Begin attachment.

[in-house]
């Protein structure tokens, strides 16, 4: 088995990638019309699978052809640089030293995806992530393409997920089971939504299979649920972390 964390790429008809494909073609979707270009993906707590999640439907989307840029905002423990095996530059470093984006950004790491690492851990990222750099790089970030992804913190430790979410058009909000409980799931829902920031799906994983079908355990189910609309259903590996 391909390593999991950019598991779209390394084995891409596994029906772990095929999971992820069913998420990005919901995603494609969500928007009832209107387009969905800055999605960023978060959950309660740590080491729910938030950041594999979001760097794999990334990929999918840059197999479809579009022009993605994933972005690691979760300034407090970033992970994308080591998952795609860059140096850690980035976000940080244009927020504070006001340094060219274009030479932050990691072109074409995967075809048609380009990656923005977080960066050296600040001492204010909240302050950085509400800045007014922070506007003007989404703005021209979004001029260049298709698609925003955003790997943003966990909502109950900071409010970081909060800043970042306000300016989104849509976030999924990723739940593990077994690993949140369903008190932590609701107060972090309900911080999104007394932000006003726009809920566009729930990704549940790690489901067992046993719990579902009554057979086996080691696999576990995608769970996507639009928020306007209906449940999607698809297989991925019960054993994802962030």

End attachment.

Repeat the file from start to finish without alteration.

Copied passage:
[in-house]
């Protein structure tokens, strides 16, 4: 088995990638019309699978052809640089030293995806992530393409997920089971939504299979649920972390 964390790429008809494909073609979707270009993906707590999640439907989307840029905002423990095996530059470093984006950004790491690492851990990222750099790089970030992804913190430790979410058009909000409980799931829902920031799906994983079908355990189910609309259903590996 391909390593999991950019598991779209390394084995891409596994029906772990095929999971992820069913998420990005919901995603494609969500928007009832209107387009969905800055999605960023978060959950309660740590080491729910938030950041594999979001760097794999990334990929999918840059197999479809579009022009993605994933972005690691979760300034407090970033992970994308080591998952795609860059140096850690980035976000940080244009927020504070006001340094060219274009030479932050990691072109074409995967075809048609380009990656923005977080960066050296600040001492204010909240302050950085509400800045007014922070506007003007989404703005021209979004001029260049298709698609925003955003790997943003966990909502109950900071409010970081909060800043970042306000300016989104849509976030999924990723739940593990077994690993949140369903008190932590609701107060972090309900911080999104007394932000006003726009809920566009729930990704549940790690489901067992046993719990579902009554057979086996080691696999576990995608769970996507639009928020306007209906449940999607698809297989991925019960054993994802962030």